Study Finds Parents Rarely Use Baby Gates, Bath Thermometers
Sunday, April 30, 2006
SAN FRANCISCO -- A recent study by researchers in emergency medicine at Cincinnati Children's Hospital Medical Center found parents use baby gates and bath thermometers less than 25 percent of the time and pediatricians are partially to blame.
The American Academy of Pediatrics (AAP) recommends that primary care physicians discuss The Injury Prevention Program (TIPP™) with parents during the four to six month check-up. TIPP sheets include safety devices such as baby gates, window guards, smoke detectors, car seats and bath thermometers.
"To prevent unnecessary trips to the emergency room, primary care providers should thoroughly discuss all recommended safety devices with parents," said Winnie Whitaker, MD, a pediatric emergency medicine fellow at Cincinnati Children's and lead author of the study.
But, parents surveyed by researchers at Cincinnati Children's say that only happens in less than one out of every three cases.
Adds Dr. Whitaker, "We found that safety devices parents commonly use are discussed more than other less familiar devices."
Dr. Whitaker will present the findings at the annual meeting of the Pediatric Academic Societies on Sunday, April 30.
The study focused on 140 parents who had their child evaluated by a primary care physician for a routine examination at four to six months old. The majority of parents surveyed in the Pediatric Primary Care Center at Cincinnati Children's reported being educated about safety devices for less than five minutes, with the average length of education being 3.7 minutes. Of these, baby gates, window guards and bath thermometers were discussed 35 percent of the time or less while 54 percent of parents recalled being educated about smoke detectors. Car seats were most commonly discussed at 75 percent of the time.
Nationally, there are as many as 10.4 million emergency room visits by children as the result of in-home accidents.
More than half of all nonfatal injuries to children are from falls, according to the National SAFE KIDS Campaign. Many of these falls involve unprotected stairways, which can be blocked by secure baby gates.
Nearly 24,000 children in the United States are treated in hospital emergency rooms every year for burns caused by scalding associated with hot liquids or steam. Scald burns are the number one cause of burns to children under age four. Young children have thinner skin resulting in deeper burns at lower temperatures than adults. The proportion of a child's body that can be easily exposed to burns is also greater. Cincinnati Children's physicians recommend that before baby's bath time, parents check the bath water with their elbow (not the hand, which is less sensitive) or buy a bathtub thermometer. Bath water temperature should be comfortably warm, about 90 degrees and the maximum temperature of the household water heater should be set at 120 degrees Fahrenheit.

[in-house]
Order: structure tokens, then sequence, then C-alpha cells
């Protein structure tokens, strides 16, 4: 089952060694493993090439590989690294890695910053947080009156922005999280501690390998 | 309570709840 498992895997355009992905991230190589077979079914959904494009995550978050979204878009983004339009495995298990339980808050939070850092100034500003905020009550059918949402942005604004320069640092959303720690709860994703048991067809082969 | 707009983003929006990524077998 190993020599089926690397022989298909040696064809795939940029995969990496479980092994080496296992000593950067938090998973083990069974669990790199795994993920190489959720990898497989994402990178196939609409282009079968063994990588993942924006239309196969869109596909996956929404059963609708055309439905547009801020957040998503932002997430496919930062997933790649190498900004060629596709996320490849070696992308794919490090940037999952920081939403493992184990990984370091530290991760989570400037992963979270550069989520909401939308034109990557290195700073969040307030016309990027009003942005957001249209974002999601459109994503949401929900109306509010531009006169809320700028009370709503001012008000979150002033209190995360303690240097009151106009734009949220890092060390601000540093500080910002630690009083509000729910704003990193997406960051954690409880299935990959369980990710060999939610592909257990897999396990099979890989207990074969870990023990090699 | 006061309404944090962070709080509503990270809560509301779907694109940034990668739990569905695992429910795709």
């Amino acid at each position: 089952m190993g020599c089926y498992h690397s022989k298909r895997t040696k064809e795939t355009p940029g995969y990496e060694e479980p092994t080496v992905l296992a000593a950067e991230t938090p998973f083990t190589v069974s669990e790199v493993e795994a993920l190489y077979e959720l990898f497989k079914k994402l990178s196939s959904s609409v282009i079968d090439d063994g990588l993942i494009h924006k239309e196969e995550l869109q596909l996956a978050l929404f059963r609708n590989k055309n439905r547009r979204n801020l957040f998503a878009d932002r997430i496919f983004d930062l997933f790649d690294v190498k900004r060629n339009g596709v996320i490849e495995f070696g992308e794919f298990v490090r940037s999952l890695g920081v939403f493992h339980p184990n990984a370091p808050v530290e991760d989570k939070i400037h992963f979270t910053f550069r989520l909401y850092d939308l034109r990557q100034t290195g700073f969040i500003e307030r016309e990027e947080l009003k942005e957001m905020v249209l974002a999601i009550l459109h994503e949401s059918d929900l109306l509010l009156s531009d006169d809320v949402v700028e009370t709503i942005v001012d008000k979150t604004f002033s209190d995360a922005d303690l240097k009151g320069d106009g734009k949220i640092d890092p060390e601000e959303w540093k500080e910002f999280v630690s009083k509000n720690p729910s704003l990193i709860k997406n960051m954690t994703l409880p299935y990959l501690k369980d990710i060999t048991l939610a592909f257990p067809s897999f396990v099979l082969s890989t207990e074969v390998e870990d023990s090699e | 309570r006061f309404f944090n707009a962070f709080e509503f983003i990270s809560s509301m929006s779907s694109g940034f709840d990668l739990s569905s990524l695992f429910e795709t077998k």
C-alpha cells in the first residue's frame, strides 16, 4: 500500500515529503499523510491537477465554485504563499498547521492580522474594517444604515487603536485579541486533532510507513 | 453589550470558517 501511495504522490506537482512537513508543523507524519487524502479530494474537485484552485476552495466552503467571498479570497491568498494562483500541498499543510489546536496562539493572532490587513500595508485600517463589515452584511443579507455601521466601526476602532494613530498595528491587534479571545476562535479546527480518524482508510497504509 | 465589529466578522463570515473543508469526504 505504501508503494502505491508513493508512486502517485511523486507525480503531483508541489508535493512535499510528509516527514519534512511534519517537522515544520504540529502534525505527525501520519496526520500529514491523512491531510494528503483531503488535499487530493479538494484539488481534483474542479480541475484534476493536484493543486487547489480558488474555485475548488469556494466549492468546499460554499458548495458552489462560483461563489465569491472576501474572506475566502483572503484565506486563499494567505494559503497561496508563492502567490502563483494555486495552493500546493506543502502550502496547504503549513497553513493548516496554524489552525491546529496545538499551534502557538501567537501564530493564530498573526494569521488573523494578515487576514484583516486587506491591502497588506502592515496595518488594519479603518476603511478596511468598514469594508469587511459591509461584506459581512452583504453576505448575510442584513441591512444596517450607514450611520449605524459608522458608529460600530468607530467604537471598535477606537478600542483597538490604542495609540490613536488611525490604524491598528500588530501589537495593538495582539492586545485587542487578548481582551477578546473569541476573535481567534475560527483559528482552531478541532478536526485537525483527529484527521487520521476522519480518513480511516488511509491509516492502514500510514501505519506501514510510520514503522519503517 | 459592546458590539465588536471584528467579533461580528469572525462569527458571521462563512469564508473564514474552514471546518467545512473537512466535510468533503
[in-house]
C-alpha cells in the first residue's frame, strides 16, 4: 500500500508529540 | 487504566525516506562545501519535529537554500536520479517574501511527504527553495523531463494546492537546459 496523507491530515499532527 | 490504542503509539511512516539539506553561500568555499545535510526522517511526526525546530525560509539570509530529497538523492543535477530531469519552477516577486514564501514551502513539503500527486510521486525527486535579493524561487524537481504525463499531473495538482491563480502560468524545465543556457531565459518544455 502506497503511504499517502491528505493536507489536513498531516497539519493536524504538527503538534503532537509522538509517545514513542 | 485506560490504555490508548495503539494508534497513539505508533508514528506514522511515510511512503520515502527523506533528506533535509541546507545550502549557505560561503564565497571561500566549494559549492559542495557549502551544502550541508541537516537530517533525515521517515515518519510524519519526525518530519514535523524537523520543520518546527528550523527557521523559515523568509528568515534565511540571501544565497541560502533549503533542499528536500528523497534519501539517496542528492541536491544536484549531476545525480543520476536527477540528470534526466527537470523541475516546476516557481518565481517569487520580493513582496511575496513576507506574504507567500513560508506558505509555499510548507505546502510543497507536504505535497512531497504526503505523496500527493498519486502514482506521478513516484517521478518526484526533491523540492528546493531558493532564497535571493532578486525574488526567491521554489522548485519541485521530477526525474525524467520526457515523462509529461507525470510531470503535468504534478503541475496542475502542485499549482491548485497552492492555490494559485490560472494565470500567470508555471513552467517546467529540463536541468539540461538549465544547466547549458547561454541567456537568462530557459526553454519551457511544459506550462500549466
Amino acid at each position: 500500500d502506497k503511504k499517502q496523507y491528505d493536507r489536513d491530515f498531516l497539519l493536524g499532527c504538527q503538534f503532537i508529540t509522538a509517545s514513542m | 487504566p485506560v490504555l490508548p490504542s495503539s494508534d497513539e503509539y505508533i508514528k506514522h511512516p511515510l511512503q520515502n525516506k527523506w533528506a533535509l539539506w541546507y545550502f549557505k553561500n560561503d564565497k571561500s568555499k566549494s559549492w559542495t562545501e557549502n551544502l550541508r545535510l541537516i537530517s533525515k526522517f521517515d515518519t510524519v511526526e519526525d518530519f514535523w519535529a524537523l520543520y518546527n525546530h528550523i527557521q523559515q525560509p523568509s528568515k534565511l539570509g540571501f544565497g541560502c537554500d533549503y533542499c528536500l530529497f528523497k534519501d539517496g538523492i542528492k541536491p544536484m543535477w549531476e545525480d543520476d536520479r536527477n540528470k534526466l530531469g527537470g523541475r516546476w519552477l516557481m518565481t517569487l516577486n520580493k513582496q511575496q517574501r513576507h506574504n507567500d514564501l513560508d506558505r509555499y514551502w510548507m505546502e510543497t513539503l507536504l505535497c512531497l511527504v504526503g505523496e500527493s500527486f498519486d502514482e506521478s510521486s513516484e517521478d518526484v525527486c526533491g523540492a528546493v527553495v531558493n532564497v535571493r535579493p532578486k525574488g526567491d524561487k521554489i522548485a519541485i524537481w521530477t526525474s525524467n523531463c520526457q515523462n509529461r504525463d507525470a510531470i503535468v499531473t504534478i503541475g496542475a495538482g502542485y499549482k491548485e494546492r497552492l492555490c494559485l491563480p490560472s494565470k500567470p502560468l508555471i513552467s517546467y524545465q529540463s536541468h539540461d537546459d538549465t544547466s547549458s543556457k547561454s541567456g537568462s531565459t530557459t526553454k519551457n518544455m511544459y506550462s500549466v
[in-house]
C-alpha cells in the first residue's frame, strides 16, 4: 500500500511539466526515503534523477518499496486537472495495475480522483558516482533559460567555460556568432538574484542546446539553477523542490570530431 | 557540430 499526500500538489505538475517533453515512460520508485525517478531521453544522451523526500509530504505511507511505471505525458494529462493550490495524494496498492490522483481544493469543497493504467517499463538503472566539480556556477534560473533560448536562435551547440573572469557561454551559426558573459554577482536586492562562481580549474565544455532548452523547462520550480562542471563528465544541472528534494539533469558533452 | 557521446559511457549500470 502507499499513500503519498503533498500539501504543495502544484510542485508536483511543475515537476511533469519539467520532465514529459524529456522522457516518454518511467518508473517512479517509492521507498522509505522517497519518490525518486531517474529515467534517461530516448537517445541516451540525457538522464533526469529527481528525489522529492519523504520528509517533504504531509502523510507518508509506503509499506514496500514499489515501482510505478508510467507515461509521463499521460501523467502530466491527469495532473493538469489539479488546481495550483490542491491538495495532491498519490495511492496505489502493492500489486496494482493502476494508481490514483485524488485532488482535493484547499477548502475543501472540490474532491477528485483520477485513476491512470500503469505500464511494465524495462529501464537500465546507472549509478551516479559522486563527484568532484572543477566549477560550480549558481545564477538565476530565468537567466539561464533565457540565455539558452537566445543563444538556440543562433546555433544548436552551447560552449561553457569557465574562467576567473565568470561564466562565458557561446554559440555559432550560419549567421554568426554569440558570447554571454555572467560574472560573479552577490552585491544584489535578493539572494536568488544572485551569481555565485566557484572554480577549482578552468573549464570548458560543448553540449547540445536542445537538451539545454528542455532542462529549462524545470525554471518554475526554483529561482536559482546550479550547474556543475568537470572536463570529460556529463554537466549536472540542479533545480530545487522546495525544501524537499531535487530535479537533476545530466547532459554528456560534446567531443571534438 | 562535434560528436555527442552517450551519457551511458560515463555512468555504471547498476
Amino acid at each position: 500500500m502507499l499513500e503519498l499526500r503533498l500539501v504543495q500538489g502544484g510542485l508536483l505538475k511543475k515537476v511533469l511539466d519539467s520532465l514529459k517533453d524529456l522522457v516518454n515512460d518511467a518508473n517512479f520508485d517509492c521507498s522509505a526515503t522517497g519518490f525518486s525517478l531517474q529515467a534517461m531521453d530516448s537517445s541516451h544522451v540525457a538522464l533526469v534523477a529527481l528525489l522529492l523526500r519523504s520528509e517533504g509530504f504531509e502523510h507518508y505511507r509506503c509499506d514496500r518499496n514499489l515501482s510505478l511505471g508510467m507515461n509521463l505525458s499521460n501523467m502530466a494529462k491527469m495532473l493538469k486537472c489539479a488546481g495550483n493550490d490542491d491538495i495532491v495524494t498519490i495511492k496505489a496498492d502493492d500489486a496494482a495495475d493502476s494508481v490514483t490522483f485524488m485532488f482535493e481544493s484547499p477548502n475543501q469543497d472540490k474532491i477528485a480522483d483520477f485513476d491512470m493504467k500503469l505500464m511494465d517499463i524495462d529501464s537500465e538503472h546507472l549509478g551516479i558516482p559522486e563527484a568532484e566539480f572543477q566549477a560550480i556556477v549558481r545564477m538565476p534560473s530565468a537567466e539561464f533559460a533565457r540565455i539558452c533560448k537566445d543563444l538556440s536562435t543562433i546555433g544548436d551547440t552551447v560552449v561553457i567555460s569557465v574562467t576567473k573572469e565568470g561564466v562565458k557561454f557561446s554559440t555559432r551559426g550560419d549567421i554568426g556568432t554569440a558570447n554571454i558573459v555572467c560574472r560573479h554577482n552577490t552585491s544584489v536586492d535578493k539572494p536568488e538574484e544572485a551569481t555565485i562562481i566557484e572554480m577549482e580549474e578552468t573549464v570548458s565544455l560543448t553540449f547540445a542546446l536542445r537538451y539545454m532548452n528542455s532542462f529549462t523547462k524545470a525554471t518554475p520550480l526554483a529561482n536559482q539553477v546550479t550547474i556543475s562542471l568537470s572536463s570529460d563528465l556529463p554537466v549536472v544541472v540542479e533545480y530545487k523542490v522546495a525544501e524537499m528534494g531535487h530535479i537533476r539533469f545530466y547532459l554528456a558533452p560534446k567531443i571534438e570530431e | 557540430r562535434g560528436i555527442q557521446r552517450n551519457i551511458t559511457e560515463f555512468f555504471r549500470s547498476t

"Although caregivers are only routinely discussing car seats and smoke detectors, these are two devices that have been shown in the literature to reduce the risk of death," said Dr. Whitaker. "The good news is that it seems like doctors are discussing, and parents are compliant with the devices most likely to save a child's life."
This study is part of a larger study funded by the Injury Free Coalition for Kids at Cincinnati Children's.
About Cincinnati Children's
Cincinnati Children's is a 475-bed institution devoted to bringing the world the joy of healthier kids. Cincinnati Children's is dedicated to transforming the way health care is delivered by providing care that is timely, efficient, effective, family-centered, equitable and safe. It ranks third nationally among all pediatric centers in research grants from the National Institutes of Health. The Cincinnati Children's vision is to be the leader in improving child health.
About Injury Free Coalition for Kids
Injury Free Coalition for Kids at Cincinnati Children's is a multi-disciplinary group composed of hospital personnel, including physicians, nurses and paramedics as well as community leaders and residents. The organization was formed in 2000 to prevent unintentional injuries among children living in at-risk neighborhoods through a variety of community-based interventions. The program is modeled after the national Injury Free Coalition for Kids started by Dr. Barbara Barlow at New York's Harlem Hospital in 1984.